- C Community Grade
- Director: Duncan Ward
- Cast: Gillian Anderson, Danny Huston, Christopher Lee
- Rated: Not Rated
- Running time: 94 minutes
A briskly paced, none-too-deep satire of London’s gallery culture, Duncan Ward’s Boogie Woogie is an art-world Ready To Wear, spreading its piddling insights thin across a web of overlapping characters. Perhaps attempting to emulate the bold colors and geometric play of the Mondrian painting that gives the movie its title, Ward zigzags and smash-cuts, leaving no irony underemphasized. The cast of superficial backstabbers, casual philanderers, and gibberish-spouting phonies has no original characters, but at least a few of the actors attack their roles with a zest that offsets their two-dimensionality.
Danny Huston, himself no stranger to overemphasis, nails down the role of a grandstanding art dealer whose amped-up enthusiasm is no less persuasive for its transparent manipulations; if he has unmotivated opinions, they’re a secret even to himself. Christopher Lee, with a wiry beard and a German accent that make him a dead ringer for Michael Haneke, is at his most imperious as the owner of the titular Mondrian, whose stance that the painting is priceless only makes it worth more. Even Heather Graham’s wafer-thin talents are put to good use as Huston’s disloyal right-hand woman; the blithe disdain with which she turns others to her advantage is sharper for seeming only skin-deep.
Too bad the same can’t be said for Gillian Anderson, whose portrayal of a British society wife is so breathy and cooing, she seems as if she’s perpetually about to faint. Kudos to her, however, for being the rare female in the cast whom Ward fails to maneuver into a glorified upskirt; he even includes a shot in which eager intern Amanda Seyfried does a spread-eagle splat, and the camera is waiting for her at ground level. Likewise, the film’s preponderance of lesbian love scenes, half-heartedly motivated by the ubiquitous camera of a video artist played by Jaime Winstone.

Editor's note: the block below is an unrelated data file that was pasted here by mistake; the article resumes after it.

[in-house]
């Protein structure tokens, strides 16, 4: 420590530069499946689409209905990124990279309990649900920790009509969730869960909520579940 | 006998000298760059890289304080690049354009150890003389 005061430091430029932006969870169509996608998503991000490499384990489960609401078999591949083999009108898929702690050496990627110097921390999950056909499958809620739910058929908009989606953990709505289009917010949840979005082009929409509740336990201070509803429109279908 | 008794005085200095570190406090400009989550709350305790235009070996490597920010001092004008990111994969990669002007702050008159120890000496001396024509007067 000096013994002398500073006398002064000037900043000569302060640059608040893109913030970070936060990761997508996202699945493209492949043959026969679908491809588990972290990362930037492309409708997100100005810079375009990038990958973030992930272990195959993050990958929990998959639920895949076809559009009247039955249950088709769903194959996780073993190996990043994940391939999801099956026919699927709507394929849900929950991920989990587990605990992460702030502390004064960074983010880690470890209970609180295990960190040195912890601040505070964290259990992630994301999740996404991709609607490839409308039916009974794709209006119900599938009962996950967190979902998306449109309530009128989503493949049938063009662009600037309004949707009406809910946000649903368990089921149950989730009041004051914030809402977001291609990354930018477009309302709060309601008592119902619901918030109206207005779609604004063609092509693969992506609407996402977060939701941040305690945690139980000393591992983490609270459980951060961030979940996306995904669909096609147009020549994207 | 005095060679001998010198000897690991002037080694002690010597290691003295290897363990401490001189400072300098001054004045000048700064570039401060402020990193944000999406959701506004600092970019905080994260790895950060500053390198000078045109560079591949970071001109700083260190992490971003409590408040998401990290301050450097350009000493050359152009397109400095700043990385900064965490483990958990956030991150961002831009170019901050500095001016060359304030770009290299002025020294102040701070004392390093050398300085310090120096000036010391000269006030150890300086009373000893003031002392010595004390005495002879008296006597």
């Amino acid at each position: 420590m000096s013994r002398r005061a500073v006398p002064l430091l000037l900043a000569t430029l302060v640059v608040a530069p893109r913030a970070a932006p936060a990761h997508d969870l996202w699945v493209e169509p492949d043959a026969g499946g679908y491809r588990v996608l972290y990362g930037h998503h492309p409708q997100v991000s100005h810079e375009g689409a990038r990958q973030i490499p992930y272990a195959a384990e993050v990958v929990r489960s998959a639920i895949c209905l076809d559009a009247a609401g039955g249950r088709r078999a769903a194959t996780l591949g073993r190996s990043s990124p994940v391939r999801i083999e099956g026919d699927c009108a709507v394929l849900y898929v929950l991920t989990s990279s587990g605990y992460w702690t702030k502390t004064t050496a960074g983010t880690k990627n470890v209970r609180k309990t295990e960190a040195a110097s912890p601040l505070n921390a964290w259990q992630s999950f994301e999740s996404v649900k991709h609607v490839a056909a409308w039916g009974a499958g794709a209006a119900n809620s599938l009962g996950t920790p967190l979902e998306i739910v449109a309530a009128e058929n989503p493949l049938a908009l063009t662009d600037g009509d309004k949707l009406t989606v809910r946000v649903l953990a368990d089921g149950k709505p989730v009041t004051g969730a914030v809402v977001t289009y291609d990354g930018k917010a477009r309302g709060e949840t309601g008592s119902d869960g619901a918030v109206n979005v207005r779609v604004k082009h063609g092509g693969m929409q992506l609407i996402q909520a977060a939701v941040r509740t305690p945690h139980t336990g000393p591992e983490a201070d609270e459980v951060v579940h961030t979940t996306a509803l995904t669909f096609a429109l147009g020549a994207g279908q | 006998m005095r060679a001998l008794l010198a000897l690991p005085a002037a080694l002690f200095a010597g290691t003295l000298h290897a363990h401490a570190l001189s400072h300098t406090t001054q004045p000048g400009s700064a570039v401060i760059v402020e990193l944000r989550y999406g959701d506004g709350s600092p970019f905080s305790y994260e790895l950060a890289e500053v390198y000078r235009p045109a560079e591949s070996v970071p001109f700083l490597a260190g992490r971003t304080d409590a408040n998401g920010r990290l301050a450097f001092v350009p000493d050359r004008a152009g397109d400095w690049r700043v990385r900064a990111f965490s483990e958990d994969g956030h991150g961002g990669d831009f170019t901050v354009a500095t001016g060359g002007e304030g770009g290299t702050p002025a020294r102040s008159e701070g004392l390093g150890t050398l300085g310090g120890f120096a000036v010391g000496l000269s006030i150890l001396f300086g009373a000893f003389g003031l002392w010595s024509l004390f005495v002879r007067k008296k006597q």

Adapted from Danny Moynihan’s novel with input from Damien Hirst, whose own work prompts far more pressing questions about the line between pop art and pure hype, Boogie Woogie would go down easier were it not so pleased with its own tepid satire. Chances are, even slack-witted viewers would have picked up on Huston’s duplicity without the neon “Trust Me” hanging in his office. Similarly, they might have noticed the casualness with which Winstone dumps sometime rep Alan Cumming without the forehead-slapping tag “This is the art world. This is how it works.” Brushes that broad are best used for painting houses.